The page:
TAMPA — Randall McDaniel is an NFL hall-of-famer who spent years on the field as an offensive guard. Now he spends his days wrangling kindergartners.
During a summit for teachers on Saturday, he was asked which career is more difficult. He laughed.
"Football was easy."
As Alabama and Clemson fanatics walked the streets of Tampa awaiting Monday's big game, the College Football Playoff Foundation honored dedicated teachers. The morning focused on the "student" half of the student-athlete, as nearly 1,000 educators packed into a Tampa Convention Center auditorium to be thanked and listen to speakers during the foundation's "Extra Yard for Teachers Summit."
"When we started the College Football Playoff, we realized we needed to think about a community investment," said foundation CEO Britton Banowsky. "We talked about a lot of different causes, but education felt right."
Then, they narrowed it to teachers.
The summit has been held in tandem with the playoff weekend since the first game in 2015.
Tampa's summit included surprise visits (such as country star Clare Dunn kicking things off with a rendition of The Band's "The Weight") and passionate speakers. It was free to area teachers and also attended by those who won "teacher of the year" in their respective state or U.S. territory.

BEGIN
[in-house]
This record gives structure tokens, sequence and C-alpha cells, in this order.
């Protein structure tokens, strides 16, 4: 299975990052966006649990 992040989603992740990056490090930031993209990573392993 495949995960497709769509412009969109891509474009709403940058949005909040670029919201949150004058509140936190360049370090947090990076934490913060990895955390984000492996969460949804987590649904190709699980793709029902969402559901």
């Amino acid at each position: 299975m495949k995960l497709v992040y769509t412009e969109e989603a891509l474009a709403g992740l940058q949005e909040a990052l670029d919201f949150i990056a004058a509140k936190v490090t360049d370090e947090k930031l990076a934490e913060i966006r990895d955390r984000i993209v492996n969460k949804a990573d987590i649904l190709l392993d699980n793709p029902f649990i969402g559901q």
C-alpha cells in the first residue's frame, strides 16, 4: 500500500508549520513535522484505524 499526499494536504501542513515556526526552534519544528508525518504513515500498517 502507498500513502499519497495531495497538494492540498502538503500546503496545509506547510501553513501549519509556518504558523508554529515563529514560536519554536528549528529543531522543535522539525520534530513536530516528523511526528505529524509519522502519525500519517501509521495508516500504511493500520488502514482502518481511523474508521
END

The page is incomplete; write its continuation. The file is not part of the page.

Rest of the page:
"This was an opportunity to just say thank you," Banowsky said, "and send them back into the classroom after winter break energized, thinking about education in a different way."
McDaniel wasn't the only former NFL player to make an appearance. Earlier in the program, ESPN analyst Desmond Howard took the stage to share his thanks for his own teachers, and the ones who now educate his children.
"The ones I remember most are not the ones who just stuck to their discipline," he said. "They are the ones who went beyond."
Saturday showcased the teachers who went "beyond," including Pinellas County teacher Lamar Mills. Mills, who works as a behavioral coach at Woodlawn Elementary, used his stage time to call for more diversity among teachers to better connect with students, earning a standing ovation from some in the crowd when he concluded his speech.
The U.S. teacher of the year, Jahana Hayes of Connecticut, reminded her colleagues they had to empower children to be the change they want to see. Sports radio host Rachel Baribeau encouraged the educators to find blessings in their greatest fears.
Lori Bradner, a Hillsborough County teacher and NASA educator, came out in space garb, explaining that teachers are also magicians.
"You make worlds that are devoid of limitations," she told the crowd. "Teachers, that is your magic."
Contact Sara DiNatale at email@example.com. Follow @sara_dinatale